A new report proposes a radical and drastic solution to Canada’s chronic farm income problems: get rid of unprofitable farmers.
The report by the Canada West Foundation recommends “an orderly retreat from the industry” by farmers who depend on government subsidies and off-farm jobs to stay in operation.
The Calgary-based public policy think-tank says agriculture should stop acting like welfare and behave like a real business in which the profitable survive. He says the Canadian Wheat Board should be made into a farmer-owned grain company and supply management should be ended so that those industries become more responsive to market forces.
The report, written by Greg Mason, a University of Manitoba economist, claims Canadian agriculture is driven by an outdated model whose day is long past.
It’s time to “shake off the final vestiges of the National Policy introduced by the MacDonald government over a century ago” and establish agriculture policy that “escapes its Depressionera roots” and evolves “from an income support system that resembles social assistance to a business support model,” Mason writes.
Right now, Canadian agricultural policy is a hybrid offering “contradictory incentives, combining elements of a social safety net for families with industrial policy.”
Instead, policy should “focus on the growth of farms as businesses that do not require chronic subsidization, thereby creating a sustainable agricultural sector.”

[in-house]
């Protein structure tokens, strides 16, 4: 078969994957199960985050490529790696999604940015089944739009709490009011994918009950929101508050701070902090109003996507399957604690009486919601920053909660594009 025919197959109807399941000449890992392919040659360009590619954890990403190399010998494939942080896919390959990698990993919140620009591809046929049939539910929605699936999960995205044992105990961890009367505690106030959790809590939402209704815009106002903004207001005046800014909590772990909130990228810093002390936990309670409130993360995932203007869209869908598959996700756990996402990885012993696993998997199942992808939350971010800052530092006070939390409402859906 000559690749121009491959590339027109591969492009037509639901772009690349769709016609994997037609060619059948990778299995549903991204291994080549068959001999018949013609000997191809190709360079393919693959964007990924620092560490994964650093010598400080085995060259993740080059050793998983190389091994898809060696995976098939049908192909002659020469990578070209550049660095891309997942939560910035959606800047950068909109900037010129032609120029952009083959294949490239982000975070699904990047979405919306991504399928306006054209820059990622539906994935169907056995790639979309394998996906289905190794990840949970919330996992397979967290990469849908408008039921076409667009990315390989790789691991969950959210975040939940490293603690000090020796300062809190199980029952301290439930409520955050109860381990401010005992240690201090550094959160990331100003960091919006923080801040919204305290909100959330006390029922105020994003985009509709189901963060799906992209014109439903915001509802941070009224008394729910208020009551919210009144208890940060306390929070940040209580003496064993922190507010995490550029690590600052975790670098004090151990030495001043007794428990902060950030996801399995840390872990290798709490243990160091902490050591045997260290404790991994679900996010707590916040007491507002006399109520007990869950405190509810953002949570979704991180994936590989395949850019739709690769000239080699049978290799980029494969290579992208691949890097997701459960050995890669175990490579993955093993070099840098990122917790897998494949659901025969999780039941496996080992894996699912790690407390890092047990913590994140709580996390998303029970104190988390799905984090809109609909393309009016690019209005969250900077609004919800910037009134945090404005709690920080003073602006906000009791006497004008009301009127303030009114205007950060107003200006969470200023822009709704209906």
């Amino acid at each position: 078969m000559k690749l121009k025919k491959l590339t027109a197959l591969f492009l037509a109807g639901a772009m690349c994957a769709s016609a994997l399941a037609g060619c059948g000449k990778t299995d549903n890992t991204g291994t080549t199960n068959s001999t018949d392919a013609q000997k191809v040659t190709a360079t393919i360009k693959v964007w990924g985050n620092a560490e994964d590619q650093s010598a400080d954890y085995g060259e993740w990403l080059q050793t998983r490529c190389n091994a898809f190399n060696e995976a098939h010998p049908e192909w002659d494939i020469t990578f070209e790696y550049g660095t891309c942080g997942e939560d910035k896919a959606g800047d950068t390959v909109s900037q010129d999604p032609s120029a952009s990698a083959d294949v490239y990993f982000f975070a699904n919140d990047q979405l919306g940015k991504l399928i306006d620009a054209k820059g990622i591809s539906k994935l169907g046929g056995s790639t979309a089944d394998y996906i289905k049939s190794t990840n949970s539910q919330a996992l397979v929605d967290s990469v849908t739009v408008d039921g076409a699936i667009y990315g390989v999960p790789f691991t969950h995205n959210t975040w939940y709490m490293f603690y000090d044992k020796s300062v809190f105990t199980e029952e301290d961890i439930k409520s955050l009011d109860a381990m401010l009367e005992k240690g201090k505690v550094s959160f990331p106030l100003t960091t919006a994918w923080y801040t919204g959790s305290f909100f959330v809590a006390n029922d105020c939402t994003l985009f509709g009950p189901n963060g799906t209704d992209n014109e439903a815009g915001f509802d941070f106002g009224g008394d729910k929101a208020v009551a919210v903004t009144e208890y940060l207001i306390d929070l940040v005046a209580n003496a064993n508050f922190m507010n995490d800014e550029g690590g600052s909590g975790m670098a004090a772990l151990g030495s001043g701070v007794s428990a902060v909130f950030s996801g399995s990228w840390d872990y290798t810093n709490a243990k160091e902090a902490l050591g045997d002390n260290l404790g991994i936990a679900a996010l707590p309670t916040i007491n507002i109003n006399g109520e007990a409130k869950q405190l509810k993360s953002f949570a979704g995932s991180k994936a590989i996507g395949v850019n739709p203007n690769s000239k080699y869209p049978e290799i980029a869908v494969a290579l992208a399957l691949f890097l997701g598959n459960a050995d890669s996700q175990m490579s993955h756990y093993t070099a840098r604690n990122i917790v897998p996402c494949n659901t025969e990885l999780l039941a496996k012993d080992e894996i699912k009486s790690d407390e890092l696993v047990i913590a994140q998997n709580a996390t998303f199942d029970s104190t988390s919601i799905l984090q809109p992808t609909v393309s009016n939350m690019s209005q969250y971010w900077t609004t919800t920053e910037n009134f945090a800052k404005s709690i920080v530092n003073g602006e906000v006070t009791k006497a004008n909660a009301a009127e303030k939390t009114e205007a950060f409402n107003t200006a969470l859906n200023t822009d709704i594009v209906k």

To achieve this, Mason, also managing partner of the Winnipeg firm Prairie Research Associates, recommends four policy initiatives: combining all income supports into one CAISlike program; a cash injection to help farmers restructure their operations; deregulating for competitiveness; increased support for research and extension.
Ian Wishart, Keystone Agricultural Producers president, agreed with Mason that agriculture needs a long-term vision, not short-term fixes.
But Mason would throw the baby out with the bath water by turning farming into a hard-nosed profit-driven model in which only the fittest would survive, he said.
“(His) premise seems to be that if we get rid of the middle-size farms, we’ll have a higher percentage of the marketplace making a profit. Our argument has been, we need to create a situation where the middle-size farms can make a profit, not to get rid of them. That’s where we basically disagree,” said Wishart.
“I don’t want to see a third of the farmers leave the marketplace so that perhaps everyone else can make a little more profit.”
But Wishart did agree with Mason that current farm programs are a patchwork which sometimes work against each other.
Terry Pugh, National Farmers Union general manager, said the report was “eerily reminiscent” of a 1969 federal agriculture task force which said, in effect, that Canada had too many farmers.
Now, 40 years later, thousands of farmers have left the land but the argument is still heard, Pugh said.
“Their solutions are no solutions at all.” [email protected]